The novel is very well written -- from the first it is clear we are in the hands of a real writer, even though this dates, especially in its first version, to quite early in Knight's career. (To me the contrast with the writing of the Wallis novel was particularly marked.) Cudyk is a very well depicted viewpoint character. The others are more types than fully rounded characters, but well-chosen and nicely portrayed. The action is mostly in a minor key, and the entire feel is both sad and bitterly cynical -- probably too much so -- humans aren't really this bad, and moreover I don't believe in aliens as "good", as sin-free, as those he shows us. There are some missteps -- the general SFnal background is only lightly sketched, and not awfully believable, but that doesn't matter that much. (I was particularly bothered that the action is apparently set in 1984, 20 years after the colonies were established on the various alien planets -- even in 1955 I don't think anyone could believe that men would have reached the stars, fought a barbaric interstellar war, and destroyed Earth by 1964.) The book's bitter argument against humanity is overstated and almost shrill, but still it is worth reading. I suspect it works a little better at shorter length, and it appears that Knight later collected "The Earth Quarter" (in Rule Golden and Other Stories), which might signal that he preferred the shorter version as well.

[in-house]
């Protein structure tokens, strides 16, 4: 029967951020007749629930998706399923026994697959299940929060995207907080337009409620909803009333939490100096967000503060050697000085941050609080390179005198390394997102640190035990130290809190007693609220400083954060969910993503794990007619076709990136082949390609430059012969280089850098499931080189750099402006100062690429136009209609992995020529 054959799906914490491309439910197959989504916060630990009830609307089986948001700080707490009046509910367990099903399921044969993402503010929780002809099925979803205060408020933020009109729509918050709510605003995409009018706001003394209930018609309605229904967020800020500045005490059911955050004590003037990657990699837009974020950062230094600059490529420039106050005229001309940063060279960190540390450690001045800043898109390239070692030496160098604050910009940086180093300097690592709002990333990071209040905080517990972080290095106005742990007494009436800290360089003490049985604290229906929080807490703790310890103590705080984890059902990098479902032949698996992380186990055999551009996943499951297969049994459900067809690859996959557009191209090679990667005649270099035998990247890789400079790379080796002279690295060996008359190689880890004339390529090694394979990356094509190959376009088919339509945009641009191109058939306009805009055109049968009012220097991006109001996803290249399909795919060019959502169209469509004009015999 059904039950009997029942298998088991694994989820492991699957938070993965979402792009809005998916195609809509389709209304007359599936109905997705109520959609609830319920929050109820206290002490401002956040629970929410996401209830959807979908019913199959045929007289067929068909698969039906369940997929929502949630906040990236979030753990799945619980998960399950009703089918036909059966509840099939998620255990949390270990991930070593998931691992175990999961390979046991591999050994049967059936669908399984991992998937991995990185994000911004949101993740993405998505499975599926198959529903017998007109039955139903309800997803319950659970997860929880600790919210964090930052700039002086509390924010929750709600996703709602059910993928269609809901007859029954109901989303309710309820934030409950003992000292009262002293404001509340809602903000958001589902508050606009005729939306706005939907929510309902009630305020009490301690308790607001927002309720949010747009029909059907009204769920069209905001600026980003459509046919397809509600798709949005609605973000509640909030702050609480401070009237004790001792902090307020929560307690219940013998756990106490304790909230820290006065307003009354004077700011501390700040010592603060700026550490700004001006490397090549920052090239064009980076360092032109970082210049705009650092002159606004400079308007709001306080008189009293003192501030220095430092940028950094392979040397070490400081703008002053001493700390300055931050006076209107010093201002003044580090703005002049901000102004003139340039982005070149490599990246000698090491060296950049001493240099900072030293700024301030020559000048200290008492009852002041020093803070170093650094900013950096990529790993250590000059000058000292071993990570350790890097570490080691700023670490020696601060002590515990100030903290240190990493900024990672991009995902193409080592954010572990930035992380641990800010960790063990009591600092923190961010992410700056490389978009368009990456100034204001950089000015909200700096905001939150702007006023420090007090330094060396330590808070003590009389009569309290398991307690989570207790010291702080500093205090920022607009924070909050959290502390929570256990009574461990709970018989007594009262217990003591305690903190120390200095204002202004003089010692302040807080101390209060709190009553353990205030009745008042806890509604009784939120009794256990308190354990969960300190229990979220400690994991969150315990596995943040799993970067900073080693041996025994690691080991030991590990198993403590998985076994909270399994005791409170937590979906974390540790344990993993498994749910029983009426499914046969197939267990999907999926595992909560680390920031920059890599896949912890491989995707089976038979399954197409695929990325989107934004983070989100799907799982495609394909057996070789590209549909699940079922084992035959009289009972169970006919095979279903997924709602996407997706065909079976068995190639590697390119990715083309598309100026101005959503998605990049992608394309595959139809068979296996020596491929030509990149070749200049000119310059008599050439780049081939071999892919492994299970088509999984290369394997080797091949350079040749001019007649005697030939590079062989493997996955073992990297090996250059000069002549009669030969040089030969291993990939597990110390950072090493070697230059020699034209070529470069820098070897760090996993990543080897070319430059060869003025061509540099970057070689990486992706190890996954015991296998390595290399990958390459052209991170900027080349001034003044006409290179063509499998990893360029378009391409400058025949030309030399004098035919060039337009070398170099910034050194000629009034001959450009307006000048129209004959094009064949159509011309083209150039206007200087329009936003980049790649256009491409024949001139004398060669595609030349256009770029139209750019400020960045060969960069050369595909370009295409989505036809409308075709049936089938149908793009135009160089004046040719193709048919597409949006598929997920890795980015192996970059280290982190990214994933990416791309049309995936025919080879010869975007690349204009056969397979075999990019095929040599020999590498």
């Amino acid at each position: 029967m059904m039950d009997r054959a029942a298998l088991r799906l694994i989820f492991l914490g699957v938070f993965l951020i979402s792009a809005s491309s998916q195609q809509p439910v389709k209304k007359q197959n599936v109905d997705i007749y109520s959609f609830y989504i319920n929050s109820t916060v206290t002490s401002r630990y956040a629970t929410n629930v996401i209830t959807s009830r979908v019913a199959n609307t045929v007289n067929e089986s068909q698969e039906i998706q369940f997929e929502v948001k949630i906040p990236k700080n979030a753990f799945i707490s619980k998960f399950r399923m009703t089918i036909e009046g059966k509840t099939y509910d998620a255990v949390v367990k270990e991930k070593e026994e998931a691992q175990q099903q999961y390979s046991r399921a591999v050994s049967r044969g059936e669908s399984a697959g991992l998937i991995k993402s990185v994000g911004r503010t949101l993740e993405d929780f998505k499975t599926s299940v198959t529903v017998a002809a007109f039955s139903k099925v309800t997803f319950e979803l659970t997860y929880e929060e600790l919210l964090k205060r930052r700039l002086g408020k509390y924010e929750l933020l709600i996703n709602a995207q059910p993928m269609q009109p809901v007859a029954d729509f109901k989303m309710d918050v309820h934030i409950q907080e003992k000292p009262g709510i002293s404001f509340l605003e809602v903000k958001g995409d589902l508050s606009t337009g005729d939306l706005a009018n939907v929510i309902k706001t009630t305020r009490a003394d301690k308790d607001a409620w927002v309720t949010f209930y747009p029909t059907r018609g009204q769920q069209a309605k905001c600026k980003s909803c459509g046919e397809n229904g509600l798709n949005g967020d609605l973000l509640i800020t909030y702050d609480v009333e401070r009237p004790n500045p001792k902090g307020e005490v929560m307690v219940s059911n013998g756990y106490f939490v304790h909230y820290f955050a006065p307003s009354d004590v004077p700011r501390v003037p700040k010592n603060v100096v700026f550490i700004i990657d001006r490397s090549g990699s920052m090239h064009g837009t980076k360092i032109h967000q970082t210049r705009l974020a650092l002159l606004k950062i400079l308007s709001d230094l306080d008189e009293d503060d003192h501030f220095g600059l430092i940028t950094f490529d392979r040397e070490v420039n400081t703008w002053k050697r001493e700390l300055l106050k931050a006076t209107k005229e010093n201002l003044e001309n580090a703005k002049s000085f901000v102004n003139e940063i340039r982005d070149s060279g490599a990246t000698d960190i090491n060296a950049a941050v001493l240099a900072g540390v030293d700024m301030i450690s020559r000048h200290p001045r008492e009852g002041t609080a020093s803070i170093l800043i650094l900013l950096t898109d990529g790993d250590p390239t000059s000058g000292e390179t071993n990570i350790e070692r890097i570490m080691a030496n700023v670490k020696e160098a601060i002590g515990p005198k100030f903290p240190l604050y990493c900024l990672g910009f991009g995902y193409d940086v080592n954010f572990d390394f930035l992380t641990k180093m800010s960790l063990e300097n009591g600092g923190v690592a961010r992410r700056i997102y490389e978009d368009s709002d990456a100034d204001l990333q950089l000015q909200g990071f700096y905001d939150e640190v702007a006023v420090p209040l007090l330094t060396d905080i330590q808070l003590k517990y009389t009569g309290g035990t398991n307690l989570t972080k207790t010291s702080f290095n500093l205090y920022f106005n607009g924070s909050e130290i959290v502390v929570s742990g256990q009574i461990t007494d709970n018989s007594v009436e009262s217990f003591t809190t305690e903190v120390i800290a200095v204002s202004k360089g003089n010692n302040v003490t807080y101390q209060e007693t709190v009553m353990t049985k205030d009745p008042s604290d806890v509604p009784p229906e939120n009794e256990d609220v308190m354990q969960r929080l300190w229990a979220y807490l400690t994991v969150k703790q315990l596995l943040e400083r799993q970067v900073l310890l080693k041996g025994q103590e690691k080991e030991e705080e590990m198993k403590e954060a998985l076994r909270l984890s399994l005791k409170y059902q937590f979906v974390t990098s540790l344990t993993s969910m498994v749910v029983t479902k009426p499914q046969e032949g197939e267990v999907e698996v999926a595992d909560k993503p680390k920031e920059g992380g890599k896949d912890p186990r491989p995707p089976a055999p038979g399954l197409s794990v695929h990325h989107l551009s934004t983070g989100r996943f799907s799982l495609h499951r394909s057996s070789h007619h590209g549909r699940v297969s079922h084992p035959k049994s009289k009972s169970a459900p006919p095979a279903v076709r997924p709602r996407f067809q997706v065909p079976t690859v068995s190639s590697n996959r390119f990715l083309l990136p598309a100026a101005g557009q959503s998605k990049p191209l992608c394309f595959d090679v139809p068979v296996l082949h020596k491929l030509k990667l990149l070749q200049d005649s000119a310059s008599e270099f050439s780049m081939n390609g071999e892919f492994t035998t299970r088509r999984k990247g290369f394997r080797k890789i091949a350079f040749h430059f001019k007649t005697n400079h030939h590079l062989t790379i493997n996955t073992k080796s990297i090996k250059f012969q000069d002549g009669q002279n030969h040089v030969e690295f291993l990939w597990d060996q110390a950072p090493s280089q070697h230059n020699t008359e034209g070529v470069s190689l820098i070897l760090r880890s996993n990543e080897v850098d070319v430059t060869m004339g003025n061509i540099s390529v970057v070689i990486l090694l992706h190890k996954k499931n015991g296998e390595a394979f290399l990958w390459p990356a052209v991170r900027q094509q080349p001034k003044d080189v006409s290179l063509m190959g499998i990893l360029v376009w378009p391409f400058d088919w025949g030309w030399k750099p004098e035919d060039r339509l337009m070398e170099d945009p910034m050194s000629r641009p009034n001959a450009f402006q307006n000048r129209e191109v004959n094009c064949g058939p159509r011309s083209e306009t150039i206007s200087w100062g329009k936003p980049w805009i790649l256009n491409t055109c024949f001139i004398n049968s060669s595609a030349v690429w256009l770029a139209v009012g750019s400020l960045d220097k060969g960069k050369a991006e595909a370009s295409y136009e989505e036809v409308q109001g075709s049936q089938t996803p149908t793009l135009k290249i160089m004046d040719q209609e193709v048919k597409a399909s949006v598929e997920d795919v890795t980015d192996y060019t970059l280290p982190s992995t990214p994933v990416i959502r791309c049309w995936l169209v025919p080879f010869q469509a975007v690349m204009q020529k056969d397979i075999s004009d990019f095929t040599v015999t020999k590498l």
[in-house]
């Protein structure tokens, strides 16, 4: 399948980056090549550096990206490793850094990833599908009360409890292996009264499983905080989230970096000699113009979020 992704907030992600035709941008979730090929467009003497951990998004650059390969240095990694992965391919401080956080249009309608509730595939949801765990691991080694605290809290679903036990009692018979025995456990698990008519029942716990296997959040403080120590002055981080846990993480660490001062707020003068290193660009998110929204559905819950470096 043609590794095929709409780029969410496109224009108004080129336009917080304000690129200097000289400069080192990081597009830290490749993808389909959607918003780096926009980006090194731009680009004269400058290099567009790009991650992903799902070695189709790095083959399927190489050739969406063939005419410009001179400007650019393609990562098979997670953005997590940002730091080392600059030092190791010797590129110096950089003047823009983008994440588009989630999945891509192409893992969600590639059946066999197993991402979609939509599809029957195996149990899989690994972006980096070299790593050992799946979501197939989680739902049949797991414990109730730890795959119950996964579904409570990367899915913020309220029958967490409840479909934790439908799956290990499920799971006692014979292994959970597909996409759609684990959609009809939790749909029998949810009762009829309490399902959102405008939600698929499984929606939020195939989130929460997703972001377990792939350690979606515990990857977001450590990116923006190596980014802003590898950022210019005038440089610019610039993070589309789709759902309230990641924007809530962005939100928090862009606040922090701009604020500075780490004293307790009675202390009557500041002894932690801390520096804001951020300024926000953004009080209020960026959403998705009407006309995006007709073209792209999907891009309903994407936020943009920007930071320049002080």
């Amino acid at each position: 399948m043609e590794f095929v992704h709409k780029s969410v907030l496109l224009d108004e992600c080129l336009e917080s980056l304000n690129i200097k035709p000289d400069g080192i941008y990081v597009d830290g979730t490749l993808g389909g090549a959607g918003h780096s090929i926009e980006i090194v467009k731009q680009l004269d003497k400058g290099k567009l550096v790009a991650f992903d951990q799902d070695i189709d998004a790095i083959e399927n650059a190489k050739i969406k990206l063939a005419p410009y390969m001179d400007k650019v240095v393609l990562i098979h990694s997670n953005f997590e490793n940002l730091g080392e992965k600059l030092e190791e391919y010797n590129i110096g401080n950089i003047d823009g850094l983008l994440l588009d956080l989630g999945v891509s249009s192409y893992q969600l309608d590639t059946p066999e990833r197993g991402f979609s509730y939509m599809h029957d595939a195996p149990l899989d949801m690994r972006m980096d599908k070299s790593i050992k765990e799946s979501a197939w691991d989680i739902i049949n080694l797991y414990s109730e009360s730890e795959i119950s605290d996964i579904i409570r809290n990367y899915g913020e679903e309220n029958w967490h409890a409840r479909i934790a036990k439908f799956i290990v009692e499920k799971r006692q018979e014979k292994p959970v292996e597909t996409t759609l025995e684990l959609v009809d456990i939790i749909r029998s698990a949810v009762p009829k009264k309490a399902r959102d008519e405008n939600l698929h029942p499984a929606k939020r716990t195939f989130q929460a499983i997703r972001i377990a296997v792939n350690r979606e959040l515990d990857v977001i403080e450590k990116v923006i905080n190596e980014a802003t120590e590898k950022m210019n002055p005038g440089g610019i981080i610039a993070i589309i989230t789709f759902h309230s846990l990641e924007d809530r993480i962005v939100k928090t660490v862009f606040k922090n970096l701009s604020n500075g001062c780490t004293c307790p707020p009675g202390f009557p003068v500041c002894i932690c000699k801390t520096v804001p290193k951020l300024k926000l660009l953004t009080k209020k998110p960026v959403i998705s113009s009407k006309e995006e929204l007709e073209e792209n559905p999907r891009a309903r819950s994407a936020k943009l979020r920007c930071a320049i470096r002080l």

As for The Light of Lilith, it is a pretty awful novel, one of the worst novels I've read in this Ace Double review series. As I mention, the theme is basically similar to the Knight novel, but with a bit more hope in the end. Not really a bad them, but, unfortunately, a theme doesn't make a novel -- it helps to have believable characters, a consistent and entertaining plot, and interesting SFnal ideas. This book does OK on the first part, at least by the standards of the day in SF, but it fails ridiculously as to plot, and as to scientific ideas.